Three sips to mind the dead....
Rebekkah Barrow never forgot the attention her grandmother Maylene bestowed upon the dead of Claysville, the small town where Bek spent her adolescence. There wasn't a funeral that Maylene didn't attend, and at each one Rebekkah watched as Maylene performed the same unusual ritual: She took three sips from a silver flask and spoke the words "Sleep well, and stay where I put you."
Now Maylene is dead, and Bek must go back to the place she left a decade earlier. She soon discovers that Claysville is not just the sleepy town she remembers, and that Maylene had good reason for her odd traditions. It turns out that in Claysville the worlds of the living and the dead are dangerously connected; beneath the town lies a shadowy, lawless land ruled by the enigmatic Charles, aka Mr. D. If the dead are not properly cared for, they will come back to satiate themselves with food, drink, and stories from the land of the living. Only the Graveminder, by tradition a Barrow woman, and her Undertaker - in this case Byron Montgomery, with whom Bek shares a complicated past - can set things right once the dead begin to walk.
Although she is still grieving for Maylene, Rebekkah will soon find that she has more than a funeral to attend to in Claysville, and that what awaits her may be far worse: dark secrets, a centuries-old bargain, a romance that still haunts her, and a frightening new responsibility - to stop a monster and put the dead to rest where they belong.
©2011 Melissa Marr (P)2011 HarperCollins Publishers
I found this book when I was aimlessly perusing Amazon.com the other day for a new read. I recently listened to The Host by Stephenie Meyer again and Melissa Marr's Graveminder was likened to it: a wonderful adult work written by a successful YA author. Once I started listening I couldn't stop. I finished it in less than a day. This author seamlessly introduced a fantasy world without bogging the book down with boring details. Give it a try, you will be rewarded!
I'm a bibliophile since early childhood. Love speculative fiction, odd premises, mystery novels that teach about different places and times.
I loved this book with all it's differences. It's backwoods Appalachia, mystified with guardians of life and death. It's a mythology I've never run into from Appalachia but it fits much of what is there. It's also very small town. And a lovely read.
Like some of the other reviewers I found this one by accident. Though It was not terrible overall and I did enjoy the narrator, to me there was no one real point of the story. Was this a scary zombie-ish book? One about relationships? Dealing with death? I couldn't figure it out. It went off in so many different directions that the main plot line was often lost. If the author had stuck with the main idea, that the dead must be tended and keeping them in their place, and had not gone off into the whole stupid Mr. Charles and the world of the dead section, it would have been a really good book.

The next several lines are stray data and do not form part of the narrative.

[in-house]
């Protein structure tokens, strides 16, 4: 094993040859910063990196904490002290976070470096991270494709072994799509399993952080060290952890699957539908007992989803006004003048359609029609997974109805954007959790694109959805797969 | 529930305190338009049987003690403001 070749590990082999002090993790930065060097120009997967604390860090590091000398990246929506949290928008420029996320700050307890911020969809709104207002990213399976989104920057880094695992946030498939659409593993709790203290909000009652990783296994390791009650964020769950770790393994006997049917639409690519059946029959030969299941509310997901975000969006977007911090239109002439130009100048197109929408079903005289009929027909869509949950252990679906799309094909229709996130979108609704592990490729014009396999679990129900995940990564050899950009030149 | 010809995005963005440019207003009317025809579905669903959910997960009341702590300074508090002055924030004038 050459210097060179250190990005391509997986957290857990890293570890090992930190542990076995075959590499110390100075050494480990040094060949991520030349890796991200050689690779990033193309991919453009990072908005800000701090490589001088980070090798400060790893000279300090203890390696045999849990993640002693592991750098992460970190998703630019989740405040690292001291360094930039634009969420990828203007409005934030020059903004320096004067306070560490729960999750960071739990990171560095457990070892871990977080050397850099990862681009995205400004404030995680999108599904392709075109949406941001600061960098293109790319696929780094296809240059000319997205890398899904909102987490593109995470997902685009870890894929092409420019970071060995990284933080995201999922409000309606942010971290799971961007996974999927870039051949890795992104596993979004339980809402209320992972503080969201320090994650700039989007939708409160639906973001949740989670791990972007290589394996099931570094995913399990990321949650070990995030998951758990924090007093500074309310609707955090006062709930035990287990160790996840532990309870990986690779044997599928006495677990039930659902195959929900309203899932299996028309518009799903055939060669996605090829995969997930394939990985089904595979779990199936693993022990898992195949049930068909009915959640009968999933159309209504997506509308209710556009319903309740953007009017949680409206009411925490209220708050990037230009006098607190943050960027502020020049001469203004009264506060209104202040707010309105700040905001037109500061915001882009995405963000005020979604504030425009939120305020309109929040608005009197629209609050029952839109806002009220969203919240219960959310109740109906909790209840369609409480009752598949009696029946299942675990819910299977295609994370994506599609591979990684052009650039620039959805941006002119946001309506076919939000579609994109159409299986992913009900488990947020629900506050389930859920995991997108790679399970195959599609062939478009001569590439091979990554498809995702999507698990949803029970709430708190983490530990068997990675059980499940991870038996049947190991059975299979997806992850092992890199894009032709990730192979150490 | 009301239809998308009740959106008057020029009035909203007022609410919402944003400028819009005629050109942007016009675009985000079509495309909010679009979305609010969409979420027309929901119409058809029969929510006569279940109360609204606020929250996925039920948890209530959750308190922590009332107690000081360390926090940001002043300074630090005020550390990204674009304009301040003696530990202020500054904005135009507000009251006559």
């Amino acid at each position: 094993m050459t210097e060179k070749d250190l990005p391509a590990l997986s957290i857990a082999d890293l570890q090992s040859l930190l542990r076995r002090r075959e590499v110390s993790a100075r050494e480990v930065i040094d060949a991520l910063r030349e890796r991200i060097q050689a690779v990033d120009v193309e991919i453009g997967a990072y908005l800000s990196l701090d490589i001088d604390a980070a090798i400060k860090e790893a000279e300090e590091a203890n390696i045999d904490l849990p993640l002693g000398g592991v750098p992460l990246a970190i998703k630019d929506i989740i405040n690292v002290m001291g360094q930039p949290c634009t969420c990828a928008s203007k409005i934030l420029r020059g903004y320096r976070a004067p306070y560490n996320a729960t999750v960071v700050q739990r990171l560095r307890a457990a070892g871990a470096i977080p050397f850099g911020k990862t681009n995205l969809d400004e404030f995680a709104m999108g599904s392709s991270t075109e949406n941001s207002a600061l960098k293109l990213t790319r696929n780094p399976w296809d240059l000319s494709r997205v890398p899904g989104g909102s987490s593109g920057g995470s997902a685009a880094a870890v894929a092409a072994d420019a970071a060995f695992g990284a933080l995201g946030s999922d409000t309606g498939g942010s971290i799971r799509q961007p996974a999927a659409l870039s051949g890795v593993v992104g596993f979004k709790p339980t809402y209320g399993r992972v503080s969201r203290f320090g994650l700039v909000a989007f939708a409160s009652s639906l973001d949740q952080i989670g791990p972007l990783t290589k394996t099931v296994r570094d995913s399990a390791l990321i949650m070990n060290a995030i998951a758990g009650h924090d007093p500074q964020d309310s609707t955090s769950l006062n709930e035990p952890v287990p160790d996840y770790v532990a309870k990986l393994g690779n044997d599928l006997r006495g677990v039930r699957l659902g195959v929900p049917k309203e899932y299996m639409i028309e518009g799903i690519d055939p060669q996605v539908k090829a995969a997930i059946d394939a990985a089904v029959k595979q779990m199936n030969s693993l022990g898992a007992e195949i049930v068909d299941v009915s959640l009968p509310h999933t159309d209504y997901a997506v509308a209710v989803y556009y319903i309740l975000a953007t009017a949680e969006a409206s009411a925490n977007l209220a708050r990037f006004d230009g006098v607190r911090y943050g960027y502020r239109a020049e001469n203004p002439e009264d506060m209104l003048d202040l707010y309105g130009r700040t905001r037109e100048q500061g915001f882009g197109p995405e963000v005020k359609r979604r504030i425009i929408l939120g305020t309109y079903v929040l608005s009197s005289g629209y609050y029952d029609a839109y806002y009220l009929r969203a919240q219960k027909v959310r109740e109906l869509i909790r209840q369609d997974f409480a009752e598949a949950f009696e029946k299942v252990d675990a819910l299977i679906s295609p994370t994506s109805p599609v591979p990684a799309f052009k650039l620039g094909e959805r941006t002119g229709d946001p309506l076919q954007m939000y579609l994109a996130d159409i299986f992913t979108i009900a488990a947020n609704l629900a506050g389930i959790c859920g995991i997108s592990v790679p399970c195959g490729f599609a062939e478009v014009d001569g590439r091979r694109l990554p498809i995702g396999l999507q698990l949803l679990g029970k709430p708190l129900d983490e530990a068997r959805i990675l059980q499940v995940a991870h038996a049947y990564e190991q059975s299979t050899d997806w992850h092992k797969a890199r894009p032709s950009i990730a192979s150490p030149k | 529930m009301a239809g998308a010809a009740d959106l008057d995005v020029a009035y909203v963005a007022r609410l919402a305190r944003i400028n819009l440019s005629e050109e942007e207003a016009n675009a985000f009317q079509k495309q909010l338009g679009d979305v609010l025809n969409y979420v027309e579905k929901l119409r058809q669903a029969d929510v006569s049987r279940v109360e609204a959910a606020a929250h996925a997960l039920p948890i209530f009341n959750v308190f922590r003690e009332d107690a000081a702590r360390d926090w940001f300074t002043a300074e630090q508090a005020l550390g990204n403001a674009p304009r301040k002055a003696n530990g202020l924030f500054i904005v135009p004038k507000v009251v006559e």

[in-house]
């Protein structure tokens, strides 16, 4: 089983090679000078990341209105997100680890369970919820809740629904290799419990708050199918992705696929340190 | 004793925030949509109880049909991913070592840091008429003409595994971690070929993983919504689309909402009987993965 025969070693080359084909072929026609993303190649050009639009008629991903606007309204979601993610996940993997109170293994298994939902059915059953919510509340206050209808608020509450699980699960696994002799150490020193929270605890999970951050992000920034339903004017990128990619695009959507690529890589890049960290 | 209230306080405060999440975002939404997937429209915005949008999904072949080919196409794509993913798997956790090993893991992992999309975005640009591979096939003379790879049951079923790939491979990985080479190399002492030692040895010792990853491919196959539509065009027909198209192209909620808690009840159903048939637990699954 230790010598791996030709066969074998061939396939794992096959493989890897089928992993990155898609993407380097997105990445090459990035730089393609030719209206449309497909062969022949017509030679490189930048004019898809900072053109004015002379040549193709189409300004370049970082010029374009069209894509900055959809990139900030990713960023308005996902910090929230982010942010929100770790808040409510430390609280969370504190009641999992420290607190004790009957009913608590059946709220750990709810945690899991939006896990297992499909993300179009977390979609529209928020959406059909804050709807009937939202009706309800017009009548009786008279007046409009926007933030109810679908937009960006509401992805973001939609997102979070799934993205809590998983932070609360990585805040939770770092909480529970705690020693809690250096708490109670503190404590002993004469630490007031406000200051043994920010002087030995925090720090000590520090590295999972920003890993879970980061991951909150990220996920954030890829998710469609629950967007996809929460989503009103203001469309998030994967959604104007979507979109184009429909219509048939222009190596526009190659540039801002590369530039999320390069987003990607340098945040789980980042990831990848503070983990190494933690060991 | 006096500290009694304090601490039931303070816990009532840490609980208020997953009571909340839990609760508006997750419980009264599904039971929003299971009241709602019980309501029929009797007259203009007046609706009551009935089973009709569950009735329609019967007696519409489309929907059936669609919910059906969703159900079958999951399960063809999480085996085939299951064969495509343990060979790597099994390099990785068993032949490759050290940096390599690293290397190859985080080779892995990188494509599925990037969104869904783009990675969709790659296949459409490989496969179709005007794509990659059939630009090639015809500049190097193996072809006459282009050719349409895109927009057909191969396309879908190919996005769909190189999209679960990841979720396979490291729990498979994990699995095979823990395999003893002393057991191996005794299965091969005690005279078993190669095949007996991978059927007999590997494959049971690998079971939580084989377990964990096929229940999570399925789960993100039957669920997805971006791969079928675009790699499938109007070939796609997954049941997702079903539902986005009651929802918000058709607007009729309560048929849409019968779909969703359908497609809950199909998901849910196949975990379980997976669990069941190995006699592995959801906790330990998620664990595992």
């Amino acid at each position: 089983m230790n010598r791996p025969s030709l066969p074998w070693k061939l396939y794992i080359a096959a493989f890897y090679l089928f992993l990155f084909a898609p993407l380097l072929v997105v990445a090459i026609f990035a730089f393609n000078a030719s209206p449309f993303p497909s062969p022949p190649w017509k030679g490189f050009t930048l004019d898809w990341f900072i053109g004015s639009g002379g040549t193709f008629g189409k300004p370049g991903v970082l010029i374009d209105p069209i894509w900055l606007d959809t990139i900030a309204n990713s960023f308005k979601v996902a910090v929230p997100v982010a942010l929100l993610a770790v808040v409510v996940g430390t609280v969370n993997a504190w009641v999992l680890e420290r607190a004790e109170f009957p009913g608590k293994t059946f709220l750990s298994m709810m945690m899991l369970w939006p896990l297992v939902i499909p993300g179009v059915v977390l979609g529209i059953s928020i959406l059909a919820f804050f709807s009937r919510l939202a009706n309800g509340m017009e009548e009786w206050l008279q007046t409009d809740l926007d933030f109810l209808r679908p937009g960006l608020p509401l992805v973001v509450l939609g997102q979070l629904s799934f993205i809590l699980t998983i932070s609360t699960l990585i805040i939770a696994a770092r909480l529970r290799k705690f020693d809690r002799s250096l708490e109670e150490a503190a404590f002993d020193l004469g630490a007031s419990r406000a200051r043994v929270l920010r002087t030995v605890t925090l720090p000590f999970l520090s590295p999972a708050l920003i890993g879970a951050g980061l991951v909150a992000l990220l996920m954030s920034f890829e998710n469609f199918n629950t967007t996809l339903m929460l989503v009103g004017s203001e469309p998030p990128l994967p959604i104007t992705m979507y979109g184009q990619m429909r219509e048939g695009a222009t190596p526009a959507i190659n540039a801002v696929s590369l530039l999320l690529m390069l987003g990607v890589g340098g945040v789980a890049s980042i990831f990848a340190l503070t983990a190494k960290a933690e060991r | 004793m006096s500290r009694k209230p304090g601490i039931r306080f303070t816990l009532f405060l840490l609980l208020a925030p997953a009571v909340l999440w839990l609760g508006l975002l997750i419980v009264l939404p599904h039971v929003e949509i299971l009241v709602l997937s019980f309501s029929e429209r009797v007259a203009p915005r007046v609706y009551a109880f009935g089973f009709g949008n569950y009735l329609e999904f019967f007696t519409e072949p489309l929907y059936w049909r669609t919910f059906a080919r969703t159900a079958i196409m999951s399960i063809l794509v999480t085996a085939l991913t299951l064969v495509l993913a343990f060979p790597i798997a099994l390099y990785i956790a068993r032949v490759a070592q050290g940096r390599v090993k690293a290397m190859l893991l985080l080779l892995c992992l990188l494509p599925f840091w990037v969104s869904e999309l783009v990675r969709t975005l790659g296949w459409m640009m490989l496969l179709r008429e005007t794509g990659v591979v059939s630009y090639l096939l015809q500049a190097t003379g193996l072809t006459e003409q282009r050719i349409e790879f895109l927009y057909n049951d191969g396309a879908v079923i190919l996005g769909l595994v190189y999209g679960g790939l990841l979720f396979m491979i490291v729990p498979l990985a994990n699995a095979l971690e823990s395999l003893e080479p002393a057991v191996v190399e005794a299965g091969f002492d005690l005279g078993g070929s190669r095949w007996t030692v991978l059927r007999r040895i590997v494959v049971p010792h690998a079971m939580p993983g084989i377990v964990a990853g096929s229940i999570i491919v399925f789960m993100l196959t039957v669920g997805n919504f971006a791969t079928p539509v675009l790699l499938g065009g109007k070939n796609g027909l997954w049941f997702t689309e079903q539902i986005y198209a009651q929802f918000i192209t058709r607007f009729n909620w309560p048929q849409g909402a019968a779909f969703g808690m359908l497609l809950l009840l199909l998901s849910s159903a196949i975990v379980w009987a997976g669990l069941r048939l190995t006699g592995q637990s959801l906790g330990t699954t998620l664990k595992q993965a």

I read that Jeaniene Frost recommended this book & being that she's one of my favorite authors I got the audiobook. It didn't disappoint. It has intrigue, without continuous twists and turn some stories have that just drag out the plots only to end as one would guess away. It's a great book with a great storyline and characters. For anyone who loves a mystery or just loves a good book.
Although it has an interesting premise and good narration, this book just missed the mark. There are plot points that lead nowhere, obvious villains and characters that lack complexity. Also, there are points where there is so little description it's easy to be confused as to where the characters actually are and what is going on. I think the author was trying to set this book up as the first in a series, but there's not enough here for me to want to read more.
I would have liked greater differentiation between characters
Gave up on this book at about Chapter 18. Main characters that I never really cared about. Emo Bek whining and moaning about missing her dead grandmother. By Chapter 18, I was rooting for the dead girl to eat more people because I was just so tired of reading about them. I was tired of shouting (in my head) at the characters to STFU and get on with the story. That's when I knew I should walk away from this book. The premise was interesting, but the execution was definitely less than compelling.
Well, I found it really hard to connect with the characters. There were also so many characters named that I lost track of who was related to whom. Eventually, it just got to boring and I couldn't finish it :(
I like Emma Galvin. She's a pretty good narrator. She doesn't really change her voice for each person though, that's not a deal breaker for me, it's the only thing that I didn't care for. Especially since the characters in this story are so one dimensional, changing voices might have made it a more interesting listen.
Listen to a different book. haha. That's mean ;) but true.
Melissa Marr's "Made for you" was a lot better and she's known for her Firelight series so if anything I would say, maybe pass on this one, but there ARE better reads of her out there.
The most interesting yet not so far fetched storyline and plot ....tho he you wonder about and yet rather taboo.....amazing book I want a sequel
None first book with this sort of plot I have read
..I loved how Emma galvin changes her pitch so can tell which character is speaking....
I rally want a sequel....and I enjoyed the accent felt throughout the book
Marr spins a compelling tale of people bound to situation not of their making. The story starts strong, and weaves itself around the listener. This one left me disappointed that it ended so soon, and definitely craving more.
The kind you want to just keep listening, and not turn off to talk to someone. It has good closeure without being too lovey dovey, sealed with a kiss.
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